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Old 05-06-2008, 01:17 PM   #1
Join Date: May 2000
Posts: 15,533
Default 1996 Kitchener review

May 2008 review by R.Reid was posted a few days ago:

The Record (Waterloo Region)

Pubdate:November, 12 1996

The legend plays on: Gordon Lightfoot introduces new songs, sings old favorites during Kitchener concert

Byline/Source: Robert Reid Record staff

Photo Caption: Black & White Photo: peter lee, Record staff Gordon Lightfoot plays for an appreciative audience at Centre in the Square on Monday.

Standing centre stage in the spotlight with guitar in hand,
Gordon Lightfoot strikes a profile as though chiseled out of
the Canadian Shield itself.

For, more than any other Canadian musician, Lightfoot is associated
with the landscape of this country -- its grandeur, its
vastness, its restless yearning, its loneliness.

That fact was reaffirmed Monday night when the Toronto-based performer
made his first visit to Centre in the Square in
three years. Lightfoot has many friends in Kitchener-Waterloo and the
capacity crowd gave the Orillia native a warm, appreciative welcome.

In a career spanning more than three decades, it's easy
to forget how Lightfoot, along with an extraordinary group of
Canadian performers including Ian and Sylvia Tyson, Joni Mitchell and
Neil Young, helped change the course of pop music.

Skilful transition

Emerging out of the 1960s folk revival (remember The Riverboat?),
Lightfoot was one of the first artists to make the
transition -- maybe transformation is the more accurate word --
from folksinger to singer/songwriter.

Straddling the borders of folk, country and pop, Lightfoot at
his best has always written songs with the unpretentious and
meticulous skill of a master craftsman.

Although many of his more than 400 songs have been
recorded by a veritable Who's Who of contemporary music, Lightfoot's
own weathered baritone and nimble guitar work remain the most
eloquent tools for expressing such enduring classics as Early Mornin'
Rain, Canadian Railroad Trilogy, If You Could Read My Mind
and The Wreck of the Edmund Fitzgerald -- to name
only a few of the songs that are etched into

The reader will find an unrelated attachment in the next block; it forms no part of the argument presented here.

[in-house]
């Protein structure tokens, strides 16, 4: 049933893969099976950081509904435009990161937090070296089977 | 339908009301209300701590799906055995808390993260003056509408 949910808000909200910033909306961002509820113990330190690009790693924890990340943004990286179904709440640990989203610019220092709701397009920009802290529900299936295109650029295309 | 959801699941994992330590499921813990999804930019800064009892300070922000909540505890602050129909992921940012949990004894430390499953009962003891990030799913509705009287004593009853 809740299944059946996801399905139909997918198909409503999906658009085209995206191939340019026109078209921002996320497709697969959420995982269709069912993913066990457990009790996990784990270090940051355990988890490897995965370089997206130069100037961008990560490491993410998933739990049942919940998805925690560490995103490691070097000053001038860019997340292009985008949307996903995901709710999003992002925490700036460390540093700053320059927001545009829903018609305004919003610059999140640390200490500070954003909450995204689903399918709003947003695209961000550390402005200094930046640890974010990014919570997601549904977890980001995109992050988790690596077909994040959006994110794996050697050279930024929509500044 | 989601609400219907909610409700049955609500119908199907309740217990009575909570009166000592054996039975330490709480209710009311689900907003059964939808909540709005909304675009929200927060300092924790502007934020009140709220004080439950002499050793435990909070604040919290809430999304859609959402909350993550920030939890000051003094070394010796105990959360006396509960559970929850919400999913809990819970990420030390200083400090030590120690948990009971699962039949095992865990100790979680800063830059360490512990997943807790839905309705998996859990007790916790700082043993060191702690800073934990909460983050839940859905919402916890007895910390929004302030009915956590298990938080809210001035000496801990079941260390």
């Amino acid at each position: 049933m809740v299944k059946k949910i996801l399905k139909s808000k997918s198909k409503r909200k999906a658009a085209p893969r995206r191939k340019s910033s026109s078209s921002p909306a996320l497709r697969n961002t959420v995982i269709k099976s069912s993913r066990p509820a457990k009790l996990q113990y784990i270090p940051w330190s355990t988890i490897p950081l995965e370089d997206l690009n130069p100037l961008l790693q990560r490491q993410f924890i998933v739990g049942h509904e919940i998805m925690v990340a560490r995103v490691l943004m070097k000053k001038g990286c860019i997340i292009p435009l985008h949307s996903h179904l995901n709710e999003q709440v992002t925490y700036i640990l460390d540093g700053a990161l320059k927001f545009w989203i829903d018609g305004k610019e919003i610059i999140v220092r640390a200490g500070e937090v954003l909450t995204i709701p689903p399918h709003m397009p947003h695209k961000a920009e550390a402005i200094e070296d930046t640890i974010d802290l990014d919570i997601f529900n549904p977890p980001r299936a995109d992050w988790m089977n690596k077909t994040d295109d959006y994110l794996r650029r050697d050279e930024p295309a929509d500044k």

the very fabric of this country's collective soul.

Lightfoot, however, is not one to rest on laurels, despite
the handsome royalties, gold and platinum records, Grammy nominations, Juno
Awards, honorary degrees and Order of Canada citation. He's too
Canadian for that.

With his 59th birthday only six days away, Lightfoot introduced
a half dozen new songs earmarked for a new album
with a projected spring release.

From a touching tune about an expected encounter with a
faded country singer, to a ditty written in his boathouse
on Lake Rosseau, the new songs are an extension of
the kind of material on his 1993 album Waiting for
You (his 18th original album since the self-titled debut release
in 1965).

One of the more interesting new songs is the autobiographical
A Painter Passing Through (I wonder if the title owes
anything to his old friend, the late painter Robert Markle?).

Waiting for You was well represented with Restless, Fading Away
and I'll Prove My Love, in addition to the title

But, the happily partisan crowd saved its most enthusiastic receptions
for old favorites, such as Carefree Highway, Sundown and The
Wreck of the Edmund Fitzgerald (Sunday marked the anniversary of
the ship's sinking) during the first of two 60-minute sets.

Delightful surprise

The highlight of the first set, however, was a delightful
surprise that evoked memories of one of Lightfoot's best albums,
Sit Down Young Stranger (the title was later changed to
If You Could Read My Mind).

Wearing a poppy on his shirt, Lightfoot paid tribute to
Remembrance Day with Sit Down Young Stranger, an oft-requested but
seldom performed coming-of-age ballad he wrote during the Vietnam War.

Lightfoot always feels at home at the Centre and he
pretty much romped through both sets, with the occasional wry
quip as he reached for a sip of water or
changed from his Martin six-string to sunburst Gibson 12-string.

As always, his longtime backup musicians -- Terry Clements on
lead guitar, Rick Haynes on bass, Barry Keane on drums
and Michael Heffernan on bass -- were solid.

Alternately standing and sitting on a piano stool during the
second set, Lightfoot made his way through some of his
finest songs, including Don Quixote, If You Could Read My
Mind, Beautiful and Early Mornin' Rain.

Although the crowd wanted more, Lightfoot expressed his gratitude with
a single encore number.

But as usual, it was the last song of the
second set that people left the auditorium with clearest in
their minds.

At just over six minutes in length, Canadian Railroad Trilogy
is one of this country's defining artistic statements. Equal parts
history, documentary, lyric, anthem and prayer, it is mythic in
its scope and in its depth.

All anyone who suspects the power of this haunting song
need do is honor the silence that permeates the audience
as Lightfoot sings: "When the green dark forest was too
silent to be real/And many are the dead men ...
(extended pause )... too silent to be real."
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